Estrogen receptor

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The Estrogen receptor (ER) is a specific member of the NR3 receptor family. The Estrogen (hormone) will bind to these receptor. This hormone is expressed in females during embryo development and puberty[1]. The ER structure is designed so that the genomic mechanism can take place. The Estrogen receptors can be either ER-alpha or ER-Beta receptors[2].

The ER shares a common intracellular steroid hormone structure of four units that are functionally homologous[3]; the variable domain starts at the N-terminal. There is also the DNA binding domain, this controls which genes will be activated[4]. The hinge region[5] controls movement of the receptor to the nucleus. Lastly the hormone binding unit, which is a ligand-binding domain which has a c-terminal connecting homodimer or heterodimer pair molecule.

The genomic mechanism of ER:

ER’s specifically are located inside the nucleus of target cells. The Estrogen can diffuse through the plasma membrane as the hormone is a small hydrophobic signalling molecule. ER is type 1, so the receptor has an HSP (heat shock protein) associated with the inactive receptor. The steroids move into the cytoplasm and interact with the estrogen receptor, the HSP is dissociated. This causes a conformational change in the receptors that causes dissociation from chaperones and the ER forms a dimer[6]. The activated receptor-ligand complex is then translocated into the nucleus. This dimerization activates the ‘receptors transcriptional domain’. This dimer binds to many specific sites in the DNA estrogen response elements, which are strategically next to the genes that need to be activated. Then the DNA-bound receptor activates the DNA-reading machinery and starts the production of messenger RNA[7]. The dimeric estrogen receptor can also bind directly to the DNA sequences. These specific inverted palindromic DNA sequences interact with the ER. The ER can also interact with promotors directly through a protein-protein interaction along with other DNA-binding transcription factors[8]. All routes will lead to transcriptional activation of associated genes. The ER will also need the help of coactivators and components of the basal transcriptional machinery. The ER is acting as an activating transcription factor. The enzyme RNA polymerase can now bind to the promotor region on the DNA, which makes a new RNA molecule from the DNA template. A protein will be translated and will cause changes to the cell.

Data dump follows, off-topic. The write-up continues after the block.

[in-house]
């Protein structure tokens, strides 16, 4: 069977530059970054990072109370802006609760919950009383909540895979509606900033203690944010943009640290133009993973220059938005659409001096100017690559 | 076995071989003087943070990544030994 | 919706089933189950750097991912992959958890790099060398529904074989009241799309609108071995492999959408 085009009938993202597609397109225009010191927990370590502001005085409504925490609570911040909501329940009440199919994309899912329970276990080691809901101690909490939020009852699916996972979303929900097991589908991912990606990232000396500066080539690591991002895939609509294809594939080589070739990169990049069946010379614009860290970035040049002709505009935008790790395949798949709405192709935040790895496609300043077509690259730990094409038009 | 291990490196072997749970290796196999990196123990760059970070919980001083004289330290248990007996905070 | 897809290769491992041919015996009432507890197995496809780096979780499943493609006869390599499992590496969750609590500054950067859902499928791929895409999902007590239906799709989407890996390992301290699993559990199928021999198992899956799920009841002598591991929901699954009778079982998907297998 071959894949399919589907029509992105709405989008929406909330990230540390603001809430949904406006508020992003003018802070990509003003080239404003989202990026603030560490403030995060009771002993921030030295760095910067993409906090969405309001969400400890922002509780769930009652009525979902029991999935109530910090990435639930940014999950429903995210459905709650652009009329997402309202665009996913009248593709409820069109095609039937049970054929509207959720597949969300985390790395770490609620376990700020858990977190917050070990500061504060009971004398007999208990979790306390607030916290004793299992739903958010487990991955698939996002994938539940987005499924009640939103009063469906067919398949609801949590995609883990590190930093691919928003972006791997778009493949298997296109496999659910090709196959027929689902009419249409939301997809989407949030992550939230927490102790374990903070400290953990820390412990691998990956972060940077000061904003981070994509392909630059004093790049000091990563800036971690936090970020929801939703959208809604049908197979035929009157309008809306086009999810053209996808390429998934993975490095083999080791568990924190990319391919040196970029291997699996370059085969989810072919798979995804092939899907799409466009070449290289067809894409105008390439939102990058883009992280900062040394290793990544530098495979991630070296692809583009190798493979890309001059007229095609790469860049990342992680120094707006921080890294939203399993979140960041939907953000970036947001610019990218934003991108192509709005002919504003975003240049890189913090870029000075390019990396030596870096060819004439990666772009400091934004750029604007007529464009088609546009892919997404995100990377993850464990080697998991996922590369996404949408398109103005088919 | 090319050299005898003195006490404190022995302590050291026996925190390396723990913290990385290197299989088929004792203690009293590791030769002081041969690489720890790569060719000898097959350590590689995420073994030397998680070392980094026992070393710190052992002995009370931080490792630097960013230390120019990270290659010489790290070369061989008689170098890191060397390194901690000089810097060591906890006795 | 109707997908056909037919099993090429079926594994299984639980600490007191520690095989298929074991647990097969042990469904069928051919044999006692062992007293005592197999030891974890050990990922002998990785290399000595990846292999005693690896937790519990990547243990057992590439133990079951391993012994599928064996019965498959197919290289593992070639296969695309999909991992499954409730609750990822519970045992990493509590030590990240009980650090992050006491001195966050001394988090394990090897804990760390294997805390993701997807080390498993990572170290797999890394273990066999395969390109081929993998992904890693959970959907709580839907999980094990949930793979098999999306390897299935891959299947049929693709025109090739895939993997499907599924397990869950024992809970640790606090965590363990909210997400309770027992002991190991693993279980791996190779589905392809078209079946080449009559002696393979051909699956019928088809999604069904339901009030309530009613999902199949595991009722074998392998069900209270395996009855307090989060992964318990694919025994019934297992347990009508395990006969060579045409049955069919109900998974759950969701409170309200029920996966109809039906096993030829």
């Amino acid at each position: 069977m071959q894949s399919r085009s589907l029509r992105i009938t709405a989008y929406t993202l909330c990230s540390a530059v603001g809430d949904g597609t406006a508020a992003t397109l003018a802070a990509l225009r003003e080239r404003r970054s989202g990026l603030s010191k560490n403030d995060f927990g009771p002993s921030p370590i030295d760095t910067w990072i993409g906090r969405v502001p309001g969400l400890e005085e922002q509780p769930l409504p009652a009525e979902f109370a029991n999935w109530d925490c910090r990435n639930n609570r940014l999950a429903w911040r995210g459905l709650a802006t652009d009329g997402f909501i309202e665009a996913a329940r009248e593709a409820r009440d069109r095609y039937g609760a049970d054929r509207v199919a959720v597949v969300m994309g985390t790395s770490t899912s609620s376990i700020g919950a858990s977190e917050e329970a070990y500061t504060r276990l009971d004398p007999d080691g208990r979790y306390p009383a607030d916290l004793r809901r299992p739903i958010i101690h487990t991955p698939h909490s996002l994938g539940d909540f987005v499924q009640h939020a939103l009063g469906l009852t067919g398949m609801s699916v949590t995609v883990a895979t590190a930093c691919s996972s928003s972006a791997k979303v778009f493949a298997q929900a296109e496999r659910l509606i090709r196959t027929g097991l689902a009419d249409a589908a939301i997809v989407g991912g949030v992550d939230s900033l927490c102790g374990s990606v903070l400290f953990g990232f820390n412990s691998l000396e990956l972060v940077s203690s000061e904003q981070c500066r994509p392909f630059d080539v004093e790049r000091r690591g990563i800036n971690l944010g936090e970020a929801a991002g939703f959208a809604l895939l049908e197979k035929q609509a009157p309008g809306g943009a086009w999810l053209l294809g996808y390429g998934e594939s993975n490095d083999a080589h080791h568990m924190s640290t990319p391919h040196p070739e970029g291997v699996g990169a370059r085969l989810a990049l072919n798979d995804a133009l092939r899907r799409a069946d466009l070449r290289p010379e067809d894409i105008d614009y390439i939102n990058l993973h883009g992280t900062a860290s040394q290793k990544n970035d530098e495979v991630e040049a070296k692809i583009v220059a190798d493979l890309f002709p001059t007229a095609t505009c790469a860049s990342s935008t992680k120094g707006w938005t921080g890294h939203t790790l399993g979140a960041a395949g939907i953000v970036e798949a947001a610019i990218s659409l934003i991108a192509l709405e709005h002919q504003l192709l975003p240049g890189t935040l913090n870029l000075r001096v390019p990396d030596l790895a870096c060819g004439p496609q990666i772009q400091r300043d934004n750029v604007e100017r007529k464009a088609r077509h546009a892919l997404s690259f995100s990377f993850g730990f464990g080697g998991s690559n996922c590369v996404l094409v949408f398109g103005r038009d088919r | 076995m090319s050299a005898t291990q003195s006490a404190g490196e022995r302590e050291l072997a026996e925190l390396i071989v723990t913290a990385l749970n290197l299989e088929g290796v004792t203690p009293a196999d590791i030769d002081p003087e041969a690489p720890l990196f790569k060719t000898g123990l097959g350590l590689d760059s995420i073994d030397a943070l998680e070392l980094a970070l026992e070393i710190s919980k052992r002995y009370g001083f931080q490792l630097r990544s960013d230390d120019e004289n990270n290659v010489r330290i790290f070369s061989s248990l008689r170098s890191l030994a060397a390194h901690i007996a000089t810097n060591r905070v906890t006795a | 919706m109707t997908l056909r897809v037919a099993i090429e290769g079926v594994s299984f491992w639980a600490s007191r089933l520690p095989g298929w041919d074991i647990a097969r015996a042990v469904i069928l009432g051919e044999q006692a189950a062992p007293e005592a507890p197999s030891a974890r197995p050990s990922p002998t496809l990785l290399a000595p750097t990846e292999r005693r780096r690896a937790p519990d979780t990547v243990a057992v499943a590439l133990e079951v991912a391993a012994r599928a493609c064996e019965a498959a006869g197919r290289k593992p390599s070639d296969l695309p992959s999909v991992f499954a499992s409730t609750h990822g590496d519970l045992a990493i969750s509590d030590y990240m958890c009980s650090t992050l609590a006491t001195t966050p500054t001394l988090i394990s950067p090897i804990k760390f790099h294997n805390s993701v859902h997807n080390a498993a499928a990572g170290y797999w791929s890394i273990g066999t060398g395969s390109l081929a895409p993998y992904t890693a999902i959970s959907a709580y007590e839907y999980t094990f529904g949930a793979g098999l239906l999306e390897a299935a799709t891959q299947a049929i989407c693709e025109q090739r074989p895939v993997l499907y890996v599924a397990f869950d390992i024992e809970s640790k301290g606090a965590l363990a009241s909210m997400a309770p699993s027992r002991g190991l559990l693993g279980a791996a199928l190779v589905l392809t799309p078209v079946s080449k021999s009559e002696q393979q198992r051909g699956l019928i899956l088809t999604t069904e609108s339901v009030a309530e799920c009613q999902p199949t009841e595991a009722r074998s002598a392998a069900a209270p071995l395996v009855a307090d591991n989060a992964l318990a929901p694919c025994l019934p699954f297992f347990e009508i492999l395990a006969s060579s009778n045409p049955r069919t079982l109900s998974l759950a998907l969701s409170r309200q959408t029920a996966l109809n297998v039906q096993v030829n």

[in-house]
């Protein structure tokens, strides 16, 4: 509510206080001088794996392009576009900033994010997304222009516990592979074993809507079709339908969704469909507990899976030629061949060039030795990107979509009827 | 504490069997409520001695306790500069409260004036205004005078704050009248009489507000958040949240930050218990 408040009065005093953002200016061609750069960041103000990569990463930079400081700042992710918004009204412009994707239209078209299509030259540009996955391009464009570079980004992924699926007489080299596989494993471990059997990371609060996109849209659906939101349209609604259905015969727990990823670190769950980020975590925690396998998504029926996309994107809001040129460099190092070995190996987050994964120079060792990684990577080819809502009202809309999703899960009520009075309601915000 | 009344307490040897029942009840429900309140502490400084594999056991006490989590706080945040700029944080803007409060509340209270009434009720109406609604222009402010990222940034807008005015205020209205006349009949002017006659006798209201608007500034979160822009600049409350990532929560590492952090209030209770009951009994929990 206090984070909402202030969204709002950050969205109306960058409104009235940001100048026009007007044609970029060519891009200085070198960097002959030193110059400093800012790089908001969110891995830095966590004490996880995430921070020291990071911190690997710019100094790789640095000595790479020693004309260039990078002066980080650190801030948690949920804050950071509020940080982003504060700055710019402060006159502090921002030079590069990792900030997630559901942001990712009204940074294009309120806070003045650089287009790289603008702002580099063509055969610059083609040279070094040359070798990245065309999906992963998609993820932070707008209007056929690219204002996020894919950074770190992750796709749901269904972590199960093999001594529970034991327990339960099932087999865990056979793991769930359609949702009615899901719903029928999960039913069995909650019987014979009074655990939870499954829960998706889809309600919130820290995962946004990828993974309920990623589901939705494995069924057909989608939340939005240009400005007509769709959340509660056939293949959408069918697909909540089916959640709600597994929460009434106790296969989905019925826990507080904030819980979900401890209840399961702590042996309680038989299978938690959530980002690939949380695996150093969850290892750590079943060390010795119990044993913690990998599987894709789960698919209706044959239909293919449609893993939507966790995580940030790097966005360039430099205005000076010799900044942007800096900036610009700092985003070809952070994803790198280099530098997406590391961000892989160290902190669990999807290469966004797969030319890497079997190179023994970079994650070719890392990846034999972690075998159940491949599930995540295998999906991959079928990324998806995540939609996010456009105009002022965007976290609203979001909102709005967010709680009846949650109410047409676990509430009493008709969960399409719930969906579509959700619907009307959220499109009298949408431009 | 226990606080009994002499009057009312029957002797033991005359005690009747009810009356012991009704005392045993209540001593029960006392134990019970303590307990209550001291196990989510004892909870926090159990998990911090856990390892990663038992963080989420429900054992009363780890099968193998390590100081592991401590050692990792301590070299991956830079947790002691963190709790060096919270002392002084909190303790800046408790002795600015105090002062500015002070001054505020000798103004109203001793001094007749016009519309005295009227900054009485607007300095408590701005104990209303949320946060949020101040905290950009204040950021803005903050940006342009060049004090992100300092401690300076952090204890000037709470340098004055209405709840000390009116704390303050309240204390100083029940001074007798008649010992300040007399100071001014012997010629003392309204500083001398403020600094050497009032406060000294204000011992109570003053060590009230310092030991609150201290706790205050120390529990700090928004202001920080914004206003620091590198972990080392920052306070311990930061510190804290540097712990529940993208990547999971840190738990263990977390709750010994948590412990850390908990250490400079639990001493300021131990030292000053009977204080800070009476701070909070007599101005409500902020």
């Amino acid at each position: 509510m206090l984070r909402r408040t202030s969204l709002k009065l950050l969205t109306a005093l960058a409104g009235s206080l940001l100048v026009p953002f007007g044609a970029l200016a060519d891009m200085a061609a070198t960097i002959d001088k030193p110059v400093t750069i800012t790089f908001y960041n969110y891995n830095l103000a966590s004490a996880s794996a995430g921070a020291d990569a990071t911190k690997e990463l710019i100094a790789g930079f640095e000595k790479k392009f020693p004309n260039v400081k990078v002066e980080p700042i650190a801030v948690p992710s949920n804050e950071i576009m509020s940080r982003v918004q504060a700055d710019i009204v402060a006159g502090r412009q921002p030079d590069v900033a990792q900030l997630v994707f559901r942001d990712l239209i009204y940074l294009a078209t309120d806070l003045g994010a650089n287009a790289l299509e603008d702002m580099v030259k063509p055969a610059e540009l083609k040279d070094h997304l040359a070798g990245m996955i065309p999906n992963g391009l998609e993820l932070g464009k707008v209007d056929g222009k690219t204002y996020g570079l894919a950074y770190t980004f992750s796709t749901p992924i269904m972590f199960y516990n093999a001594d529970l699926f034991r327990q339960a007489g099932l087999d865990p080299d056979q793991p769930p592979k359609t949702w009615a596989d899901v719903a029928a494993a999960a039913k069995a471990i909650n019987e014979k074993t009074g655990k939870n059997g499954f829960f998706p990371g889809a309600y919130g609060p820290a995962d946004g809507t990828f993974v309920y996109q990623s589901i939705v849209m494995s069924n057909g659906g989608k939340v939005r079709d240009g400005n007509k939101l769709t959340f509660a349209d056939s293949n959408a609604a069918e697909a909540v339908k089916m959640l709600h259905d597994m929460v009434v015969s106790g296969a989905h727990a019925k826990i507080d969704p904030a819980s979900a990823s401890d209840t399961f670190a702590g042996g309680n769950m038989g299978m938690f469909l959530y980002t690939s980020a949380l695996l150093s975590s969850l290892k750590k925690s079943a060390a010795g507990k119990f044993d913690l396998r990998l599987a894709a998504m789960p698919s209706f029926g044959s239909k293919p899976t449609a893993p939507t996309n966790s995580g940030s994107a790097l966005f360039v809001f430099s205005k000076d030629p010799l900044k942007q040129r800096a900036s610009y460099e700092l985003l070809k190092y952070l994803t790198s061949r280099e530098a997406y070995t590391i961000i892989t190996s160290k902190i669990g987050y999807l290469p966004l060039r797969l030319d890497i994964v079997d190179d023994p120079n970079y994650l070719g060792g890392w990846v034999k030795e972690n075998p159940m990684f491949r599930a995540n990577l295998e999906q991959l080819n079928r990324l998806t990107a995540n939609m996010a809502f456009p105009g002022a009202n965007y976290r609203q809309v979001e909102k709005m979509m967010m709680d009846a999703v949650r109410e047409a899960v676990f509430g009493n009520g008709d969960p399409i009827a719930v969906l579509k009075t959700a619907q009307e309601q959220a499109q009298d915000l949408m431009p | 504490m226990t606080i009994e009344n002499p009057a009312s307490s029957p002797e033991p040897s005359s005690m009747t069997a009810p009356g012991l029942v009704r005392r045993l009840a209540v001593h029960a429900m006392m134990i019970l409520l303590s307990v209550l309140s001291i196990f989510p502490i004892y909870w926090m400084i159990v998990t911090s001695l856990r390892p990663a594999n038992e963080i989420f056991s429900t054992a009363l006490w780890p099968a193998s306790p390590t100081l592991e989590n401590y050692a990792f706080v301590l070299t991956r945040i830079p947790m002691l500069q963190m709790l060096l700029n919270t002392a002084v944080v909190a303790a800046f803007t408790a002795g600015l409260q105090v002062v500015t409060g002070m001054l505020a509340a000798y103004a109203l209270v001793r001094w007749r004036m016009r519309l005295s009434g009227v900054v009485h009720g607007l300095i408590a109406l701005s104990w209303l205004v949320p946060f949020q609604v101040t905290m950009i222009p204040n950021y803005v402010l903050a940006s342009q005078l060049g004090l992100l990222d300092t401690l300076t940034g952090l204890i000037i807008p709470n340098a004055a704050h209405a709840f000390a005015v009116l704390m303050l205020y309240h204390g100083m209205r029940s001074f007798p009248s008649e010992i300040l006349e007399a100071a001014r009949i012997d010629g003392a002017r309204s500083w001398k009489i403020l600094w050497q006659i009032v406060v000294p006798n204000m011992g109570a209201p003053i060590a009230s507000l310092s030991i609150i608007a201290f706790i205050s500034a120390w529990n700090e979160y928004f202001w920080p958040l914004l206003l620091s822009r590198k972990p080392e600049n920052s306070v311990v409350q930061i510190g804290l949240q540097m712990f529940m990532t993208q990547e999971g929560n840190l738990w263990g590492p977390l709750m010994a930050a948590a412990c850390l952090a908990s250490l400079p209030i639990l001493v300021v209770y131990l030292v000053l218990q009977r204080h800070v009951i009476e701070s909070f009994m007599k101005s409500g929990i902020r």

References

  1. PDB 101. 1. Rcsborg.Molecule of the month- estrogen.2003. [Cited 21/11/17]. Available from: http://pdb101.rcsb.org/motm/45
  2. Norman AW, Mizwicki MT, Norman DP (Jan 2004). "Steroid-hormone rapid actions, membrane receptors and a conformational ensemble model". N ature Reviews. Drug Discovery. 3 (1): 27–41
  3. Worldwide protein bank. Macromolecule-steroids[Online]. [Cited 21/11/17] Available from: https://www.wwpdb.org/
  4. Norman AW, Mizwicki MT, Norman DP (Jan 2004). "Steroid-hormone rapid actions, membrane receptors and a conformational ensemble model". Nature Reviews. Drug Discovery.2013.3 (27-41)
  5. Schwabe JW, Chapman L, Finch JT, Rhodes D (Nov 1993). "The crystal structure of the estrogen receptor DNA-binding domain bound to DNA: how receptors discriminate between their response elements". Cell. 75 (3): 567–78.
  6. Raegan O, Martin CF, Elinor K.K, Ulla H.Molecular endocrinology. Issue 8, London, Endocrine Society, 1st August 2014.
  7. PDB 101. 1. Rcsborg.Molecule of the month- estrogen.2003. [Cited 21/11/17]. Available from: http://pdb101.rcsb.org/motm/45
  8. Khan Academy. (2017). Khan Academy. Site 21 Nov. 2017].Available at: https://www.khanacademy.org/science/biology/gene-regulation/gene-regulation-in-eukaryotes/a/eukaryotic-transcription-factors
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